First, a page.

Nicki and I drove to Keromeos and prepped our drop bags, caught up with friends, made new one's, and sat through a fun pre-race meeting. Before long we were eating dinner and drinking beer at the best Thai food place in town. I don't normally have beer before a big event but I figured it would only serve to relax me, which it did. As we walked back to the Elk's Motel we spotted a cute diner that opened at 6:30am and decided that's where we would have breakfast in the morning.

I woke up at 7am and ran the 3 blocks to the diner. The diner was awesome and the 80 year old owner was flirty and charming. I don't normally have coffee, eggs and toast pre-race but with such a late start time (10am) I decided to have something more exciting than the usual oatmeal. We boarded the bus at 9am that would take us to the Lakeview trail head about 30 minutes up a very scenic logging road.


I took my place in the back of the pack with Kendell Blenkarn, a co-worker of mine from MEC. Before we knew it the bear banger went off and away we went! After a quick 10 second run over the bridge, I was into a power hike which went on for a good while. I chatted a bit with Diane Van Deren who is a North Face athlete from Colorado. It was her first time running in BC and she was such a delight to talk to. A lot of people were hiking with poles and I was wondering if I was missing out by not having any. I was hiking strong without them and quickly made my way up the pack without feeling like I was moving "too fast".

Early on in this leg I could feel a hot spot forming in my right heel. I couldn't believe I was feeling something this early on. When I got to Randy and Lori at the Cathedral aid station I asked if they had any kinesio tape I could cover it with but they didn't. I knew Peter would be at the next aid station and hoped he would have some supplies to help me out.

As I ran along the trails in Cathedral park I couldn't help but wonder if I was in Heaven. I had heard these trails were stunning and stunning they were. I kept telling myself that there was no other place I would rather be than right here running.

I was stoked to finally be on the long downhill to Ashnola where I found myself in a pack with 3 others. Towards the bottom I could hear Peter cheering. He had come a little ways up the trail to cheer on the runners. I told him I had some blisters forming but first needed to hit the little girls room. He ran to the aid station to gather some supplies while I did my thing in the woods. When I got to the aid station I was treated like a Nascar racer at a pit stop. Peter cleaned up my feet, then sprayed sticky stuff on them and then once that was dry he covered my heels in tape. While all that was going on, my co-workers from MEC (Dennis and Allison) were helping out at the Aid station. They were quick to fill up my bladder and handed me any food I needed. I found out that I was 6th overall at this point.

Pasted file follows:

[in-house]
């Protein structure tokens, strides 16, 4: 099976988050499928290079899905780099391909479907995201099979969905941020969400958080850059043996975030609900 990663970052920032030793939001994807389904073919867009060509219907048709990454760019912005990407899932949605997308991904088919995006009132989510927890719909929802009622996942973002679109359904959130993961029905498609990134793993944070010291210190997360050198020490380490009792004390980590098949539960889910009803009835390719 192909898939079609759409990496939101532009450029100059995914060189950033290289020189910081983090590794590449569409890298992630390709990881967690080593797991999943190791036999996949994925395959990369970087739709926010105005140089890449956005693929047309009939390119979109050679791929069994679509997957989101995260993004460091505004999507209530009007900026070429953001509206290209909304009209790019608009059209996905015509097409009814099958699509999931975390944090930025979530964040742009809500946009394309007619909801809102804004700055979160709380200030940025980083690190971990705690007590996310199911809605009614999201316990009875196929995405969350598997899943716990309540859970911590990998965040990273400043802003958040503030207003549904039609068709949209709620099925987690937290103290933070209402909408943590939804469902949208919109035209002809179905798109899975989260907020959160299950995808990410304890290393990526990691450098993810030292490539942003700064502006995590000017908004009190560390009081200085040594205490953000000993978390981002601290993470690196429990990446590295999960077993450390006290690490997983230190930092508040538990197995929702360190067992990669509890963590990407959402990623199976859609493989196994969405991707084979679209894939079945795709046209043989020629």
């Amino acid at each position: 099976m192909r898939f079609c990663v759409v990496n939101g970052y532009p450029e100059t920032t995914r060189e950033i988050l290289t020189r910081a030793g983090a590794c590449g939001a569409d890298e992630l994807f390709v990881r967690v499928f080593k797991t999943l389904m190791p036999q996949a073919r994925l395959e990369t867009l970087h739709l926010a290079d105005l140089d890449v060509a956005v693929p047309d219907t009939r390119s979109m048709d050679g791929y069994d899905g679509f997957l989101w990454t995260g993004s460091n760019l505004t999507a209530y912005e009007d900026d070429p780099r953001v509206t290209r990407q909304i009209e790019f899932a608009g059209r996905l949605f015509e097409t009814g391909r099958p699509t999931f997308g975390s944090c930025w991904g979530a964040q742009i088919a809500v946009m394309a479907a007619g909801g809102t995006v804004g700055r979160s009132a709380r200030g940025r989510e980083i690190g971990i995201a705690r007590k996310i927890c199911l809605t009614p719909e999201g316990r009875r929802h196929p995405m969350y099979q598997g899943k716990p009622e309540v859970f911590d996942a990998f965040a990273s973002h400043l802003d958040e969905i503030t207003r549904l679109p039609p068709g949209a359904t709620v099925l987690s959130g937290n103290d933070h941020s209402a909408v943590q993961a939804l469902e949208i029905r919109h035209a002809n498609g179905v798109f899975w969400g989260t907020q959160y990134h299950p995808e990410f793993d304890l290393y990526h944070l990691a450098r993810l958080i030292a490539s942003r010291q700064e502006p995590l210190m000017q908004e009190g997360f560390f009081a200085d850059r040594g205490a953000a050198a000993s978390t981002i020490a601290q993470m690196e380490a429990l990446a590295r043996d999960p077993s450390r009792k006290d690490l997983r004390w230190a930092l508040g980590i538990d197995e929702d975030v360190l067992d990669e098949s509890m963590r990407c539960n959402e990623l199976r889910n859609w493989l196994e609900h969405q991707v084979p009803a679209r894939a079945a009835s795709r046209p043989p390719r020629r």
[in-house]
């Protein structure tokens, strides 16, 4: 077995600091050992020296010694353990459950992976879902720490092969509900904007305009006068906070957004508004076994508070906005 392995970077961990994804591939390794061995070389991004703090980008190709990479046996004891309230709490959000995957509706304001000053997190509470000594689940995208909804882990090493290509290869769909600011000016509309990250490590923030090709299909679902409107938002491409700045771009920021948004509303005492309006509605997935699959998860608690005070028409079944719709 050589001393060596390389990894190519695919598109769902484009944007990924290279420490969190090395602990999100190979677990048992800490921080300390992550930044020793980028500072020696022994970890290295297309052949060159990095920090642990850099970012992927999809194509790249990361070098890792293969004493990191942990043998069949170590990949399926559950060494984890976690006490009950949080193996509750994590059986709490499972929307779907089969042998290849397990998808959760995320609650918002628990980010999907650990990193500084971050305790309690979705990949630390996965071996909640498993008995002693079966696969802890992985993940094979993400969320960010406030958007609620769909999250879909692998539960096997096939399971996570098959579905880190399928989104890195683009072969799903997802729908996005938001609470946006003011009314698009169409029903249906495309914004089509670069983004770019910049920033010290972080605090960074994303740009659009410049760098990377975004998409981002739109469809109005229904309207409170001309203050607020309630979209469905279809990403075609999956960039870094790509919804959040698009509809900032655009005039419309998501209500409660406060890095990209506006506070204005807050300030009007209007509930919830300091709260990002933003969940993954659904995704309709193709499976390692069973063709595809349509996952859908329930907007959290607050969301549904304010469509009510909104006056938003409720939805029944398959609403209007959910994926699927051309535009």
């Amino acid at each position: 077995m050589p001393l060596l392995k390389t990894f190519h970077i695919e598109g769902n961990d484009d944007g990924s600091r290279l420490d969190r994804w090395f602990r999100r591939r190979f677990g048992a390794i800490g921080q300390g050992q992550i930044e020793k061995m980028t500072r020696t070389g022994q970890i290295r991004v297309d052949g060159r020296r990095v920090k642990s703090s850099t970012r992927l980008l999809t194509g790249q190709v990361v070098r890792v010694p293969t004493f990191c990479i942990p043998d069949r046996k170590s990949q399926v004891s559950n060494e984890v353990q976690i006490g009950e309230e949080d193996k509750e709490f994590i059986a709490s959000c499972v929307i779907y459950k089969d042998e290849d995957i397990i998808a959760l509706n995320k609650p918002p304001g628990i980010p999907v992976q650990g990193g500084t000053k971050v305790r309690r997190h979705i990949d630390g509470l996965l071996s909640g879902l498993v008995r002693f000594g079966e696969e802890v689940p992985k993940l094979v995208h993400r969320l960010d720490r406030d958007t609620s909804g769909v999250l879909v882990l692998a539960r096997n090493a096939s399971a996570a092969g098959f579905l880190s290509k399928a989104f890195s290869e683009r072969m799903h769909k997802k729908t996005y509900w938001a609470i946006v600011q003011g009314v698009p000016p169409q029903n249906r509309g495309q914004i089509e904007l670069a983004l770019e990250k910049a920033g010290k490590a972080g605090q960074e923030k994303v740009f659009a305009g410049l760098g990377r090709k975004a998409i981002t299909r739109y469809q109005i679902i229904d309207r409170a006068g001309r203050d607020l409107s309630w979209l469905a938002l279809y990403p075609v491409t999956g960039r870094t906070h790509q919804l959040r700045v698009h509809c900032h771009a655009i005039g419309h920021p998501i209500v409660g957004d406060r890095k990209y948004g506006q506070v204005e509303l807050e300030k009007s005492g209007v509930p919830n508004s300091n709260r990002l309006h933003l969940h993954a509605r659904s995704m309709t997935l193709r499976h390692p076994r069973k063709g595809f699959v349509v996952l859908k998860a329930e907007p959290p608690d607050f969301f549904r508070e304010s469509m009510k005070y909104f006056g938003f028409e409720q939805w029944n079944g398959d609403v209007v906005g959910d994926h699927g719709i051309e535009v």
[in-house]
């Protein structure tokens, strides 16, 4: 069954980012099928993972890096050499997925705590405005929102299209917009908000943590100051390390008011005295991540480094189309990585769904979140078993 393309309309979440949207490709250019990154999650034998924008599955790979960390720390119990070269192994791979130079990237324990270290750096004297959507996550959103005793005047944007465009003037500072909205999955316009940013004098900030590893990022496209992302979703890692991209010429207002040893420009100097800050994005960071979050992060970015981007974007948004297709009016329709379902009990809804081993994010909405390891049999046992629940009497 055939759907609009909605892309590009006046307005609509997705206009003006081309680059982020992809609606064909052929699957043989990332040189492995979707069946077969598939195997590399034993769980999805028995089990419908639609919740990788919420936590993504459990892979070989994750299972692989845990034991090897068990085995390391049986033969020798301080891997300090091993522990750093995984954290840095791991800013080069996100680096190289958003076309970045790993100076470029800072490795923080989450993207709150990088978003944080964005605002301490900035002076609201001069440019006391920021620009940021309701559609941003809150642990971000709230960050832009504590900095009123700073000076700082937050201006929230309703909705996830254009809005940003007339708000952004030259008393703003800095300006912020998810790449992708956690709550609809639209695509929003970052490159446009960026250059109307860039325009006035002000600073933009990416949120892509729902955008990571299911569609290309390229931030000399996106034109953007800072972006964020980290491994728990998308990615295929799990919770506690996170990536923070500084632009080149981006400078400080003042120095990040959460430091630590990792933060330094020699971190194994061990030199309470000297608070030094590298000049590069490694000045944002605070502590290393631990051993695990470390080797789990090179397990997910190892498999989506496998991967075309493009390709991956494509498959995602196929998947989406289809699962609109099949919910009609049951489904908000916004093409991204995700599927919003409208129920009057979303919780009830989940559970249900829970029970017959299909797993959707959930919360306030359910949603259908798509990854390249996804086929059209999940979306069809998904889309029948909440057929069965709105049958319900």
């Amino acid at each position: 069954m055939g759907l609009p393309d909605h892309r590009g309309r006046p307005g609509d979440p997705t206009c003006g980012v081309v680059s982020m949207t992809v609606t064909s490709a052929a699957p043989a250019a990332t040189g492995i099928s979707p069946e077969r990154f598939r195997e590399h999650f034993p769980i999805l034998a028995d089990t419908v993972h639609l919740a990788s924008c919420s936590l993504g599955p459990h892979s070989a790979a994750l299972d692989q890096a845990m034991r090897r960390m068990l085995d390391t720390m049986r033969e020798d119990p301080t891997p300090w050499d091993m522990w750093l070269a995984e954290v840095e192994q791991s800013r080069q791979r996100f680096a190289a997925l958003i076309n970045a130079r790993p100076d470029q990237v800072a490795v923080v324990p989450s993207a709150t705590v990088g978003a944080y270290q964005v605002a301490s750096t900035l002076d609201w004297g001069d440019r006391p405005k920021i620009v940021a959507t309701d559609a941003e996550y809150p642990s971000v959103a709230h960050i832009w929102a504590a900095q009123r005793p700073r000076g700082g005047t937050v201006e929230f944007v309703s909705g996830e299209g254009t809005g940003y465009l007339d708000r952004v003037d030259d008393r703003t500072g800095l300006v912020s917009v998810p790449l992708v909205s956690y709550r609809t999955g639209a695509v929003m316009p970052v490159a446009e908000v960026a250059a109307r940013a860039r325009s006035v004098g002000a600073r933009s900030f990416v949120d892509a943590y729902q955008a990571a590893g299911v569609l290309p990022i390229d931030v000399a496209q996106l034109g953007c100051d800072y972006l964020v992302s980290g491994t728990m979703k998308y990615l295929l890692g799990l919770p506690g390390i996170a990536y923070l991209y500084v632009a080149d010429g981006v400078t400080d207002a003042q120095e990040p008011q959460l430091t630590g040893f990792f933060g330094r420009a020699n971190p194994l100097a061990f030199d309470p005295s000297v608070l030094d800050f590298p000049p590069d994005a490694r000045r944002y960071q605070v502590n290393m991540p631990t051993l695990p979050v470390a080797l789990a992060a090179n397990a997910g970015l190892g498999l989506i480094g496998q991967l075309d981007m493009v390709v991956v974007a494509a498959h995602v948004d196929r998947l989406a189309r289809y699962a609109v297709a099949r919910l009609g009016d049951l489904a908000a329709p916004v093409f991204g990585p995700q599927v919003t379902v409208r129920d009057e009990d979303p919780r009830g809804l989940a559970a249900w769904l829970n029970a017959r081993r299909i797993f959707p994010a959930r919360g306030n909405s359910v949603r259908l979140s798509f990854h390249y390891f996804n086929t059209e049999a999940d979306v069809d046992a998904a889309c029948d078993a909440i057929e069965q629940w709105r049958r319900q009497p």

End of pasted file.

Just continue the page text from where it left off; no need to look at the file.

Beautiful burnt trees in Trapper Lake

I ran a couple of km's up a logging road before starting uphill on a single track trail. At this point I had caught up to the guy in 5th who had been walking the logging road section. Not long after I passed the guy in 4th and then I passed the guy in 3rd. All that passing was done power hiking. After a few km's I ended up running in one of the prettiest sections all day. The trail was surrounded by burned trees and millions of pink flowers. I felt like I was in a video game because the scenery was too unreal. The flagging tape was also pink so you really had to look ahead at where you were going. I got to the next aid station where I saw my good friends from MEC, Dennis and Kendell. It was so great to see folks I knew along the course. I also ran into my good running friend Sara Elias and we chatted a little bit before she flew away as she was part of a relay team.

The next section from what I remember was a little boggy and I remember dancing around some wet areas trying to stay dry. Up until this point the flagging was flawless but I came across Sara and another girl who were having trouble seeing where to go. After a couple minutes I found the next flag ahead but later found out a sign and a couple of flags had been messed with. This was the only spot for the entire day where it was unclear exactly where to go.

Peter had told me I would love the Trapper Lake section and he was right. My favorite part was the 8km downhill section into Calcite aid station. I had found heaven once again! I also passed Hans, a 7 foot tall guy with long bleach blond hair. I was now in second place overall, behind Sammi. The Calcite aid station was pumping some pretty loud beats and they cheered me in. My friend Dennis from team MEC was just leaving the aid station as I came in. We had joked weeks earlier that I could beat our work relay team but I told them something would have to go horribly wrong for that to happen. I had beat the first 2 runners and the 3rd runner was in sight. For a brief moment, I wondered if it were possible.

It wasn't long before I was descending down to the Pasayton River which is where I had to cross over to get to Bonnevier. There I found Dennis wading in the river. We crossed over together and thanked Don, the owner of the cabin who's backyard we had to pass through to get to the next aid station. Dennis and I ran all the way along the highway to Bonnevier together. He was quite hung over and feeling like crap and I kept saying "Good job Dennis", "Almost there Dennis". I thought it was amusing that the 120 mile runner was pushing in the 30km relay leg. Dennis and I could see someone running out to us, which to my surprise turned out to be my pacer Josh. I had been so excited to know that when I reached Bonnevier I would see both him and Shauna, and hopefully Peter.